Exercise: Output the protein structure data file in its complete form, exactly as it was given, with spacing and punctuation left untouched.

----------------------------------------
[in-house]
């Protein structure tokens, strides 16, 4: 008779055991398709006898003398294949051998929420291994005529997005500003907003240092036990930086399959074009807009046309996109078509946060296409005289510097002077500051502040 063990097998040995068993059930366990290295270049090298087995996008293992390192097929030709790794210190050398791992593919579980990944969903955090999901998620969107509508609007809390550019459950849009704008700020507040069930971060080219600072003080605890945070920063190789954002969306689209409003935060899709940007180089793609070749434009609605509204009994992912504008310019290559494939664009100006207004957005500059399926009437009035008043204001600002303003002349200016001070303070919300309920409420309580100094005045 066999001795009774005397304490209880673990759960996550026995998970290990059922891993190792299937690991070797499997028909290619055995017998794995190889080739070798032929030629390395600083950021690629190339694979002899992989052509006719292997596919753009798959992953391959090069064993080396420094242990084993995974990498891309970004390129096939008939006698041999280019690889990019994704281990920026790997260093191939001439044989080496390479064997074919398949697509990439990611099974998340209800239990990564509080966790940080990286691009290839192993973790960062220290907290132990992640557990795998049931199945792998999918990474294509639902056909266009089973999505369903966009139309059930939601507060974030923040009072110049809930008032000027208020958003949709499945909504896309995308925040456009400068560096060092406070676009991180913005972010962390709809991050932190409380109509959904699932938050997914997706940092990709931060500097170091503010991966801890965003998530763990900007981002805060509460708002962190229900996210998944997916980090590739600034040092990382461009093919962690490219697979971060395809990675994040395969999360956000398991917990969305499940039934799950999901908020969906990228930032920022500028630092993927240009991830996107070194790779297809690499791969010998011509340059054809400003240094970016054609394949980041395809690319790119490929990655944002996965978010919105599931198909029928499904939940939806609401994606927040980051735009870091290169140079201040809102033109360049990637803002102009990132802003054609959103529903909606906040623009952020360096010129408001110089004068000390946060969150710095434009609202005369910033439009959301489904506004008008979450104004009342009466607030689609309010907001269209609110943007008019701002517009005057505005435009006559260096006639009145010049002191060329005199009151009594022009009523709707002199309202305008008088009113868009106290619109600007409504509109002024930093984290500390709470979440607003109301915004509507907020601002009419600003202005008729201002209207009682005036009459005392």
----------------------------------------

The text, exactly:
[in-house]
């Protein structure tokens, strides 16, 4: 008779055991398709006898003398294949051998929420291994005529997005500003907003240092036990930086399959074009807009046309996109078509946060296409005289510097002077500051502040 063990097998040995068993059930366990290295270049090298087995996008293992390192097929030709790794210190050398791992593919579980990944969903955090999901998620969107509508609007809390550019459950849009704008700020507040069930971060080219600072003080605890945070920063190789954002969306689209409003935060899709940007180089793609070749434009609605509204009994992912504008310019290559494939664009100006207004957005500059399926009437009035008043204001600002303003002349200016001070303070919300309920409420309580100094005045 066999001795009774005397304490209880673990759960996550026995998970290990059922891993190792299937690991070797499997028909290619055995017998794995190889080739070798032929030629390395600083950021690629190339694979002899992989052509006719292997596919753009798959992953391959090069064993080396420094242990084993995974990498891309970004390129096939008939006698041999280019690889990019994704281990920026790997260093191939001439044989080496390479064997074919398949697509990439990611099974998340209800239990990564509080966790940080990286691009290839192993973790960062220290907290132990992640557990795998049931199945792998999918990474294509639902056909266009089973999505369903966009139309059930939601507060974030923040009072110049809930008032000027208020958003949709499945909504896309995308925040456009400068560096060092406070676009991180913005972010962390709809991050932190409380109509959904699932938050997914997706940092990709931060500097170091503010991966801890965003998530763990900007981002805060509460708002962190229900996210998944997916980090590739600034040092990382461009093919962690490219697979971060395809990675994040395969999360956000398991917990969305499940039934799950999901908020969906990228930032920022500028630092993927240009991830996107070194790779297809690499791969010998011509340059054809400003240094970016054609394949980041395809690319790119490929990655944002996965978010919105599931198909029928499904939940939806609401994606927040980051735009870091290169140079201040809102033109360049990637803002102009990132802003054609959103529903909606906040623009952020360096010129408001110089004068000390946060969150710095434009609202005369910033439009959301489904506004008008979450104004009342009466607030689609309010907001269209609110943007008019701002517009005057505005435009006559260096006639009145010049002191060329005199009151009594022009009523709707002199309202305008008088009113868009106290619109600007409504509109002024930093984290500390709470979440607003109301915004509507907020601002009419600003202005008729201002209207009682005036009459005392």